Although scientists have long considered oxygen a sign of the existence of life on other planets, new research suggests that elements can form without it.
What is needed to find a planet 63 light years from Earth? Devin Powell received answers from astronomers who did just that.
Oxygen may be a sign of life on Earth, however this is not necessarily the case for planets orbiting around other stars. The latest research convincingly shows that the interaction of titanium oxide with liquid water can lead to the appearance of oxygen on the exoplanet without the involvement of living organisms.
“Although oxygen is still one of the possible biomarkers, we are starting to look for new biomarkers,” says Norio Narita of the National Institute of Natural Sciences of Japan. Narita studied the role of titanium or titanium dioxide in the formation of atmospheric oxygen of the planets.
Oxygen is not equal to life
In recent years, scientists have begun to use the Hubble Space Telescope, owned by NASA, to explore the atmosphere of the planets far beyond our system. The approaching launch of the James Webb Space Telescope will allow you to explore the Universe even further. In addition to describing the atmosphere of these worlds, scientists hope to discover evidence of life. On Earth, plants release oxygen into the atmosphere through photosynthesis. If the planets outside our Solar System contain oxygen, the latter will be able to form as a by-product of life, scientists believe.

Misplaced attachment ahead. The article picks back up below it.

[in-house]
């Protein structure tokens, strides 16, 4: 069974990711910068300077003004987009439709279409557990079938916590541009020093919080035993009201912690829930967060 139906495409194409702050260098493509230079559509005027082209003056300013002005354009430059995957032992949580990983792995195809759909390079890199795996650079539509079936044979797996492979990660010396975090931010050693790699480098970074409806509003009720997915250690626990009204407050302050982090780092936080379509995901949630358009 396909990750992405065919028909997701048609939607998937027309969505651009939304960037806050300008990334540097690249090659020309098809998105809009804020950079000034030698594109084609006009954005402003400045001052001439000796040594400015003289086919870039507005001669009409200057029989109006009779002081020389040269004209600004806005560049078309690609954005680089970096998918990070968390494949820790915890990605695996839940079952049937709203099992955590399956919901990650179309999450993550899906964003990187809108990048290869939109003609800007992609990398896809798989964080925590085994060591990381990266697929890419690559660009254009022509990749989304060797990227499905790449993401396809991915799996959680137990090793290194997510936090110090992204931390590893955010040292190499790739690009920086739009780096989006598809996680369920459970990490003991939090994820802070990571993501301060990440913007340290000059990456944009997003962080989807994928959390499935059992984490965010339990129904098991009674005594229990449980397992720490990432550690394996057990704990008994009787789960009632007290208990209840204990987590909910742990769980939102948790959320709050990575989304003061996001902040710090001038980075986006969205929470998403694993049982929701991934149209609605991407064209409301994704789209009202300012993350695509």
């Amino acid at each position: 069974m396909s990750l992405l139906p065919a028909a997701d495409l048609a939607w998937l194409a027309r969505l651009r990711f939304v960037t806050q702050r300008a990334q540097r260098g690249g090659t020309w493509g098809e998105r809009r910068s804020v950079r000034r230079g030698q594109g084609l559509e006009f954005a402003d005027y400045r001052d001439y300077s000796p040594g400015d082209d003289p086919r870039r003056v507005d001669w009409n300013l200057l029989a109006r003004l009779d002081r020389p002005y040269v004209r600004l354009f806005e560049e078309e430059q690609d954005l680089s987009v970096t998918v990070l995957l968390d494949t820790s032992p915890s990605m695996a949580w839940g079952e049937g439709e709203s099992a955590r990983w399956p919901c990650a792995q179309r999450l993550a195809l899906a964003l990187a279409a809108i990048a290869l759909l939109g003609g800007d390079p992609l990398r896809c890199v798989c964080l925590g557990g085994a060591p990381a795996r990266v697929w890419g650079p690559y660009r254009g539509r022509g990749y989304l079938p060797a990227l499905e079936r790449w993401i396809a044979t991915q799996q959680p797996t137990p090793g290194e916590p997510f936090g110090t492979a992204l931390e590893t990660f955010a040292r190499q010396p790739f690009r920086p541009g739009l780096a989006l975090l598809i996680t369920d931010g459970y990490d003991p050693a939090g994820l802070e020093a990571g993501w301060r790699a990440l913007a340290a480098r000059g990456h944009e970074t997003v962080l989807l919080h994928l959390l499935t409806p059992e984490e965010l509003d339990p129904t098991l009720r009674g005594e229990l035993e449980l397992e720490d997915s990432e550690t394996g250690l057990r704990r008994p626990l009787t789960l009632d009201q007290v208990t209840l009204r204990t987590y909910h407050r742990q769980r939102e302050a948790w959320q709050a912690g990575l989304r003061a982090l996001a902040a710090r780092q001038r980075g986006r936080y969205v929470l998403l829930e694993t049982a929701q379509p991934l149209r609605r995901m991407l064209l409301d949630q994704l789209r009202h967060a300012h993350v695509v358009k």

Narita and his team set about exploring the role of stellar radiation around stars like our Sun. They revealed the fact that if there is enough titanium dioxide on the surface of the planet, it will be able to dissolve in liquid water, producing oxygen into the surrounding atmosphere.
Titanium dioxide is naturally found in meteorites and on the moon compound. It is formed in the dust cloud around the emerging small and medium massive stars, as well as from supernova explosions, which is common for exoplanetary systems. The amount of titanium dioxide on the surface of the planets and Moon depends on the number of collisions in which each celestial body participated.
According to studies, planets like Earth, orbiting around stars like the Sun, need only about 0. 05% titanium dioxide in the rocks of the planet's surface in order to produce as much oxygen as there is on Earth. Planets that have oceans and revolve around dim stars need three percent titanium dioxide on the surface. For comparison, the researchers calculated that the area with active titanium dioxide on Earth should be less than 97 square miles (250 square kilometers) or approximately 0.0000005% of the surface.
Caption for the photo: On the artistic image of the planet HAT-P-11b the size of Neptune is seen as it passes in front of its star. Astronomers have found water in the atmosphere of this exoplanet. Similar studies can detect oxygen in the atmospheres of other planets.